Congo general 'profits from blood gold'

Omate mine Soldiers are present at Omate mine in eastern Democratic Republic of Congo

A senior officer in the Democratic Republic of Congo has used the military to illegally profit from a gold mine, sources have told the BBC.

The BBC has evidence that Gen Gabriel Amisi Kumba installed a mining firm at the Omate mine in return for a 25% cut.

Following a mining ban in September, production is continuing at the mine under direct military control.

The general refused to answer questions about his role and the firm involved, Geminaco, denies there was a deal.

The lure of profits from mines in eastern DR Congo has turned the area into a battlefield.

Rebels target civilians in the surrounding villages near the border with Rwanda and Uganda and there have been reports of kidnapping, massacres and mass rapes, fuelled by the profits from minerals.

The military was sent in to suppress the rebels and ensure security for the local people.

Raw gold

During the last 12 months, Geminaco approached Gen Amisi, the second in command of the army, asking him to help it take over Omate.

Gen Gabriel Amisi Kumba pictured in December 2004 General Amisi, known as "Tango Fort", is second in command of the Congolese army

Rene Mwinyi, head of Geminaco, told the BBC the company had the rights to mine the area.

In February, the general wrote to the regional army commander in North Kivu, telling him to evict a rival company, Socagrimines, in favour of Geminaco.

The BBC has a copy of the letter, which says: "I order you to proceed to the eviction of the administration in place and all military involved in mining activities and to reinstate Geminaco in its initial positions."

But the head of the government's mining division in North Kivu, Emmanuel Ndimubanzi, said the general should have had no role in the dispute between the two companies.

He added that neither Socagrimines nor Geminaco had the right to mine at Omate.

A well-placed source in the industry told the BBC the general benefited from the arrangement.

Start Quote

The gold goes to the brigade commander in charge of units which are supposed to hunt down rebels”

End Quote Soldier at Omate

"The head of Geminaco in Congo, Rene Mwinyi, is a friend of General Amisi, or 'Tango Fort' as they call him," he said.

"They struck a deal to exploit Omate gold mine, which would give Amisi 25% of the monthly production of the raw gold."

A soldier, who spent over two months at the mine, also told the BBC: "At Omate there is the company Geminaco which exploits the minerals… and there are also soldiers who were sent by our chief of staff, General Tango Fort, who are also mining."

"The gold goes to the brigade commander in charge of units which are supposed to hunt down rebels…it also goes to Kinshasa. This is very serious: Instead of benefiting the state, this money goes to unknown pockets."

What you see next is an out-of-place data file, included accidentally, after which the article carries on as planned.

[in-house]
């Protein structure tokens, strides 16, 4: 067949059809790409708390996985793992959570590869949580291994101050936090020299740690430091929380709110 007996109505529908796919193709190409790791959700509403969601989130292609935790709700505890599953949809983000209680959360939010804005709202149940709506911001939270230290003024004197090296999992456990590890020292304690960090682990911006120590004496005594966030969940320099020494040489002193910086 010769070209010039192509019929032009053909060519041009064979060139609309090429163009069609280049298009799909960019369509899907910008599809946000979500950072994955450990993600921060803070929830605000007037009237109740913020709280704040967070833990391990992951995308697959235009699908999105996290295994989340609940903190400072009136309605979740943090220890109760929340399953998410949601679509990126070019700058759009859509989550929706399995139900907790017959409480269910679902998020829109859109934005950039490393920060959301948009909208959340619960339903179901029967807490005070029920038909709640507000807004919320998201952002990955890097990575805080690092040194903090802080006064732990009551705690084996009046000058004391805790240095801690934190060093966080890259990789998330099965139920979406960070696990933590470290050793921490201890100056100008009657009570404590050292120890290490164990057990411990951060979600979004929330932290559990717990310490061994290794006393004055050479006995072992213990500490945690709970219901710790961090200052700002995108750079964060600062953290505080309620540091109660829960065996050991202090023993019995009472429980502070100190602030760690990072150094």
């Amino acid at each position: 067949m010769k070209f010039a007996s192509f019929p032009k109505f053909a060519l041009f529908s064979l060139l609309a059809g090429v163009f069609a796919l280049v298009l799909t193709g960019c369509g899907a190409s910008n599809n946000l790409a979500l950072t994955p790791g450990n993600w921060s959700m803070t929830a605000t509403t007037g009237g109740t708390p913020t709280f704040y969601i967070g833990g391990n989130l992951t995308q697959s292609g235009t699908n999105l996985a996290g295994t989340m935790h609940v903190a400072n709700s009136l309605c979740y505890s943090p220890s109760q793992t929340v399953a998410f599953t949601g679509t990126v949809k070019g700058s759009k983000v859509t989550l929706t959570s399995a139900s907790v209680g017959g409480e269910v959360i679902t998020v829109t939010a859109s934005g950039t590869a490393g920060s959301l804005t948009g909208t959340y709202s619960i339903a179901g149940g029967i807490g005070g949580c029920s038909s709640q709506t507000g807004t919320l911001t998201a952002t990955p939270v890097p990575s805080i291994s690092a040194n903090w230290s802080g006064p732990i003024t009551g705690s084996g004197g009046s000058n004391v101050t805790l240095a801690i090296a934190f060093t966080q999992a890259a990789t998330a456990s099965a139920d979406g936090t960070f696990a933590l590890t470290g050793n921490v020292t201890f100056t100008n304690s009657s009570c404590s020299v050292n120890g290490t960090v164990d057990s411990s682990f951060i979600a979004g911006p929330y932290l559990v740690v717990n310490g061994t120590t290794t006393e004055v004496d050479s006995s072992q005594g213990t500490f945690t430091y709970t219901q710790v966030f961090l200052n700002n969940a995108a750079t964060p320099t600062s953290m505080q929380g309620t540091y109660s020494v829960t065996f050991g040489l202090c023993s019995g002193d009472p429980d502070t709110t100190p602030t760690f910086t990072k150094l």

Mr Mwinyi said no such deal was done with Gen Amisi.

However, the 25% arrangement was confirmed by a provincial government source. Like many of the people who spoke to me, he would not go on the record because of fear of reprisals.

A source at Socagrimines said the company had tried and failed to do a deal with Gen Amisi itself. He said it was impossible to mine in the area without military support.

'Soldiers desert posts'

In September, Congolese President Joseph Kabila ordered a ban on mineral production in the east of the country, to root out what he called "mafia groups" who control the trade.

Thomas Fessy visits the first Congolese mineral trading centre

It is part of efforts by the UN and government to make the industry more transparent - initiatives include new trading guidelines and the setting up of mineral exchange centres.

Geminaco has since been evicted from Omate, and its manager at the mine was arrested in October.

A source told the BBC that the manager was arrested because Gen Amisi was not getting his promised cut of the profits. The manager himself denied there was any deal between the company and the general.

He said Geminaco's ejection from the mine was related to the ban - which contradicts Mr Mwinyi's statement that the firm has an exemption from it.

Despite the ban, mining has continued at Omate - now under direct control of the military.

A gold digger confirmed that he was working at the Omate mine very recently. Armed soldiers control the mine and often beat the diggers, he said.

I was unable to visit the mine myself because of the heavy deployment of soldiers. However, a friend visited on foot and confirmed that production is continuing.

When the BBC contacted Gen Amisi, he refused to answer questions about Omate, saying he was not entitled to talk to the media.

Map of DR Congo, showing North Kivu

He referred us to the army's spokesman who said we had no authority to investigate the general's interests.

DR Congo remains one of the world's poorest countries, despite its rich resources of minerals like gold, cassiterite and coltan.

The east of the country was ravaged by many years of war involving Congolese, Ugandan and Rwandan forces.

An estimated five million people died and the area has suffered continuing conflict involving armed groups who have committed numerous atrocities.

Just this summer, more than 300 civilians were raped in this area by a coalition of rebel groups.

An internal memo from the UN peacekeeping mission in DR Congo suggested that the villages attacked were vulnerable because there were no Congolese soldiers to protect them.

The soldiers deployed there had left their posts to go to mining areas nearby, including Omate.

To hear Thomas Fessy's full report on DR Congo's Blood Gold tune into this week's edition of Assignment on the BBC World Service on Thursday 11 November 2010. It will also be available as a podcast.

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